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Home Health Apple, Pear, or Something Else? Does Your Body Shape Matter for Health?

Apple, Pear, or Something Else? Does Your Body Shape Matter for Health?

by Staff
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Bodies come in different shapes and sizes, making us all unique.

Though there is immense pressure from society to look a certain way, it’s important to prioritize your health over beauty ideals — and to keep in mind that “health” looks different for everyone.

For some time, people have described body shapes by comparing them to fruit, particularly pears and apples. People who have “pear-shaped” bodies are often thought to be healthier than those with “apple-shaped” bodies.

But is this true?

This article dives into the apple and pear body shapes, the research behind them, and whether they truly mean anything for your health.

People have used fruit terms to describe body shapes for many years because this is an easy way to describe body types without using more scientific, formal terms.

The “apple” body shape is known in the scientific community as “android,” meaning that most of the fat is stored in the midsection and less fat is stored in the hips, buttocks, and thighs.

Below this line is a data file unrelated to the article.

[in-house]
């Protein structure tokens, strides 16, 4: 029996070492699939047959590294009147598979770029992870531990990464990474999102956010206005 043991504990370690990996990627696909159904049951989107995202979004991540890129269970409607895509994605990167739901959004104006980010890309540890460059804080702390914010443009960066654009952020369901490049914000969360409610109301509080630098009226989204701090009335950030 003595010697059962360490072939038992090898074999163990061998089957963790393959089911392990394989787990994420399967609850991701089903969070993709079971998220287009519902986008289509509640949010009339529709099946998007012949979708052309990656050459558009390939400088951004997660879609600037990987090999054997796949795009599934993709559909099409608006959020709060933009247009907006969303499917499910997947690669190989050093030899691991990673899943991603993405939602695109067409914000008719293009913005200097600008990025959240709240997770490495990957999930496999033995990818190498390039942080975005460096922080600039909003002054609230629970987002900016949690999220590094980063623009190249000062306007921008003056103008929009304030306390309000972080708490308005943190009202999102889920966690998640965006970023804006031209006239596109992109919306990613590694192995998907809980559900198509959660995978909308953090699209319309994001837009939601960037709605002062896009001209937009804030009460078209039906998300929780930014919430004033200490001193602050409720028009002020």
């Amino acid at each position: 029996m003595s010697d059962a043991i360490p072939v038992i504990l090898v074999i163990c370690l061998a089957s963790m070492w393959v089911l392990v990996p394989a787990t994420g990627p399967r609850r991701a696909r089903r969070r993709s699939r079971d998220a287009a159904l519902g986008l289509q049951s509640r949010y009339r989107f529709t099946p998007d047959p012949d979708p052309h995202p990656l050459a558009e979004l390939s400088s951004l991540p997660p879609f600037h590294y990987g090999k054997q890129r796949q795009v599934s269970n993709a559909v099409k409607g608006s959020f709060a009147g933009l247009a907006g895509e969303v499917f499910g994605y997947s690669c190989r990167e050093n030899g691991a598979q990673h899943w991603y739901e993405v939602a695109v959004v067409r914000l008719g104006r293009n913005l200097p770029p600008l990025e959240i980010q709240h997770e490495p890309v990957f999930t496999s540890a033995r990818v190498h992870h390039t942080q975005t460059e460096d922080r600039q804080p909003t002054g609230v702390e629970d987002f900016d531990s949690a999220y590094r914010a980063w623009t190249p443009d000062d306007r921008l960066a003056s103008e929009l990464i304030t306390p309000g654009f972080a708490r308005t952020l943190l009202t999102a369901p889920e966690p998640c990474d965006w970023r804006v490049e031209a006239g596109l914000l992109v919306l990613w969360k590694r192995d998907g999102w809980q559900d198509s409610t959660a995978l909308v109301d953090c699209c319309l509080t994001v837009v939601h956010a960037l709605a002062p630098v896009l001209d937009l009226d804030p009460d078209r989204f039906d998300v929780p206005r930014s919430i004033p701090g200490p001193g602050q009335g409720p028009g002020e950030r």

People with android body types tend to have a larger waist-to-hip ratio, meaning their waist is larger or close to equivalent in circumference to their hips.

In contrast, the “pear” body shape is known as “gynoid,” which means more fat is stored in the hips, buttocks, and thighs than in the midsection.

People with gynoid body types often have a smaller waist-to-hip ratio, which means their hips are usually wider than their waist.

Though there are more formal terms to describe body shapes, the average person can better imagine an apple or a pear than an android or gynoid body type.

First things first: The way a person’s body looks does not automatically tell you whether they are healthy.

That said, certain body shapes may be at an increased risk of negative health outcomes, according to numerous research studies.

One 2020 review of 72 studies found that people with greater fat distribution in the stomach area (an apple shape) had a significantly higher risk of death from all causes than those with pear-shaped bodies.

In one 2019 study involving 2,683 postmenopausal women, those who had an apple body type — more fat in the midsection and less fat in the legs — were three times more likely to have heart disease than those with a pear body type.

Interestingly, having a pear body type had a protective effect against heart disease, reducing risk by up to 40%.

Another study found that apple-shaped bodies were significantly associated with an increased risk of heart disease and type 2 diabetes, regardless of body mass index (BMI). (Remember: The BMI has limitations as a predictor of health, especially for People of Color.)